“1. A body of stagnant water without an outlet, larger than a puddle, and smaller than a lake; or a like body of water with a small outlet. In the United States, we give this name to collections of water in the interior country, which are fed by springs, and from which issues a small stream. These ponds are often a mile or two or even more in length, and the current issuing from them is used to drive the wheels of mills and furnaces.
“2. A collection of water raised in a river by a dam, for the purpose of propelling mill-wheels. These artificial ponds are called mill-ponds.”


  • 1828, An American Dictionary of the English Language (2: n.p.)
PORCH, n. [Fr. porche, from L. porticus, from porta, a gate, entrance or passage, or from portus, a shelter.]
“1. In architecture, a kind of vestibule supported by columns at the entrance of temples, halls, churches or other buildings. Encyc.
“2. A portico; a covered walk.”


  • 1828, An American Dictionary of the English Language (2: n.p.)
PORTICO, n. [It. portico; L. porticus, from porta or portus.]
“In architecture, a kind of gallery on the ground, or a piazza encompassed with arches supported by columns; a covered walk. The roof is sometimes flat; sometimes vaulted. Encyc.”


  • 1828, An American Dictionary of the English Language (2: n.p.)
POT, n. [Fr. pot; Arm. pod; Ir. pota; Sw. potta; Dan. potte; W. pot, a pot, and potel, a bottle; poten, a pudding, the paunch, something bulging; D. pot; a pot, a stake, a hoard; potten, to hoard.]
“1. A vessel more deep than broad, made of earth, or iron or other metal, used for several domestic purposes; as an iron pot, for boiling meat or vegetables; a pot for holding liquors; a cup, as a pot of ale; and earthern pot for plants, called a flower pot, &c.”


  • 1828, An American Dictionary of the English Language (2: n.p.)
PROMENA'DE, n. [Fr. from promener; pro and mener, to lead.]
“1. A walk for amusement or exercise.
“2. A place for walking.”


  • 1828, An American Dictionary of the English Language (2: n.p.)
PROS'PECT, n. [L. prospectus, prospicio, to look forward; pro and specio, to see.]
“1. View of things within the reach of the eye.
“Eden and all the coast in prospect lay. Milton.
“2. View of things to come; intellectual sight; expectation. . .
“3. That which is presented to the eye; the place and the objects seen. There is a noble prospect from the dome of the state house in Boston, a prospect diversified with land and water, and every thing that can please the eye.
“4. Object of view.
“Man to himself
“Is a large prospect. Denham.
“5. View delineated or painted; picturesque representation of a landscape. Reynolds.
“6. Place which affords an extended view. Milton.
“7. Position of the front of a building; as a prospect towards the south or north. Ezek. xl.”


  • 1828, An American Dictionary of the English Language (2: n.p.)
QUARTER, n. quort'er. [Fr. quart, quartier; It. quartiere; Sp. quartel; D. kwartier; G. quartier; Sw. quart, quartal; Dan. quart, quartal, quarteer; L. quartus, the fourth part; from W. cwar, a square.] . . .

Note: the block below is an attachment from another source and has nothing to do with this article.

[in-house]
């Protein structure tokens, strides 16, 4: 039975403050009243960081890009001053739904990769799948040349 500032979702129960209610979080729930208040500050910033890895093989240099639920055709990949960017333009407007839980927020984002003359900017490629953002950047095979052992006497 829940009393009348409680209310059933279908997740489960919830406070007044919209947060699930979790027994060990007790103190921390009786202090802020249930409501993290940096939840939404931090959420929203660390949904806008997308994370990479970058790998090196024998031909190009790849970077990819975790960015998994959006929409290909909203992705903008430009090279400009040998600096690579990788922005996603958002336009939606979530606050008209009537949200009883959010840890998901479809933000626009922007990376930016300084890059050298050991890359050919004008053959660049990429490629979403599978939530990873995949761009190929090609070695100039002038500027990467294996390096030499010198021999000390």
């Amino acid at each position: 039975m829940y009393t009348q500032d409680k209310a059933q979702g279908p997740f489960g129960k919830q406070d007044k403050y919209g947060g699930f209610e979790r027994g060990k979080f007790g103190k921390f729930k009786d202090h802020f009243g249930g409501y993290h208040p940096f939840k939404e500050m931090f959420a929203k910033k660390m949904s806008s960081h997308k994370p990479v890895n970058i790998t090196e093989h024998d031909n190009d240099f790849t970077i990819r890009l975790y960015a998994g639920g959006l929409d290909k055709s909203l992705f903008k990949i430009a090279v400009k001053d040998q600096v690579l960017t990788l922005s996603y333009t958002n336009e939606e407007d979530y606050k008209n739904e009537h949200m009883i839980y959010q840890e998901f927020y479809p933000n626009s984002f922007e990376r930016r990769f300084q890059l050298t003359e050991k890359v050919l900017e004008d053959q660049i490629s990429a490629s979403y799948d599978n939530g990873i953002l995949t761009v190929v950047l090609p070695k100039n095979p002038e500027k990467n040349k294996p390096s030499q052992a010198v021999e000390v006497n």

“6. A particular region of a town, city or country; as all quarters of the city; in every quarter of the country or of the continent. Hence,
“7. Usually in the plural, quarters, the place of lodging or temporary residence; appropriately, the place where officers and soldiers lodge, but applied to the lodgings of any temporary resident. He called on the general at his quarters; the place furnished good winter quarters for the troops. I saw the stranger at his quarters.”


  • 1828, An American Dictionary of the English Language (2: n.p.)
ROCK'-WORK, n. Stones fixed in mortar in imitation of the asperities of rocks, forming a wall.
“2. A natural wall of rock. Addison.”


  • 1828, An American Dictionary of the English Language (2: n.p.)
RUST'IC, RUST'ICAL, a. [L. rusticus, from rus, the country.]
“1. Pertaining to the country; rural; as the rustic gods of antiquity. Encyc.
“2. Rude; unpolished; rough; awkward; as rustic manners or behavior.
“3. Coarse; plain; simple; as rustic entertainment; rustic dress.
“4. Simple; artless; unadorned. Pope.
Rustic work, in a building, is when the stones, &c. in the face of it, are hacked or pecked so as to be rough. Encyc. . .
RUSTIC, n. An inhabitant of the country; a clown.”


  • 1828, An American Dictionary of the English Language (2: n.p.)
SEAT, n. [It. sedia; Sp. sede, sitio, from L. sedes, situs; Sw. sate; Dan. soede; G. sitz; D. zetel, zitplaats; W. sez; Ir. saidh; W. with a prefix, gosod, whence gosodi, to set. See Set and Sit. . .]
“1. That on which one sits. . .
“3. Mansion; residence; dwelling; abode; as Italy the seat of empire. The Greeks sent colonies to seek a new seat in Gaul.
“In Alba he shall fix his royal seat. Dryden.
“4. Site; situation. The seat of Eden has never been incontrovertibly ascertained. . .
“8. The place where a thing is settled or established. London is the seat of business and opulence. So we say, the seat of the muses, the seat of arts, the seat of commerce.”


  • 1828, An American Dictionary of the English Language (2: n.p.)
SHRUB'BERY, n. Shrubs in general.
“2. A plantation of shrubs.”


  • 1828, An American Dictionary of the English Language (2: n.p.)
SQUARE, n. . .
“2. An area of four sides, with houses on each side.
“The statue of Alexander VII. stands in the large square of the town. Addison.”


  • 1828, An American Dictionary of the English Language (2: n.p.)
STAT'UE, n. [L. statua; statuo, to set; that which is set or fixed.]
“An image; a solid substance formed by carving into the likeness of a whole living being; as a statue of Hercules or of a lion.”


  • 1828, An American Dictionary of the English Language (2: n.p.)
SUM'MER-HOUSE, n. 1. A house or apartment in a garden to be used in summer. Pope, Watts.
“2. A house for summer’s residence.”


  • 1828, An American Dictionary of the English Language (2: n.p.)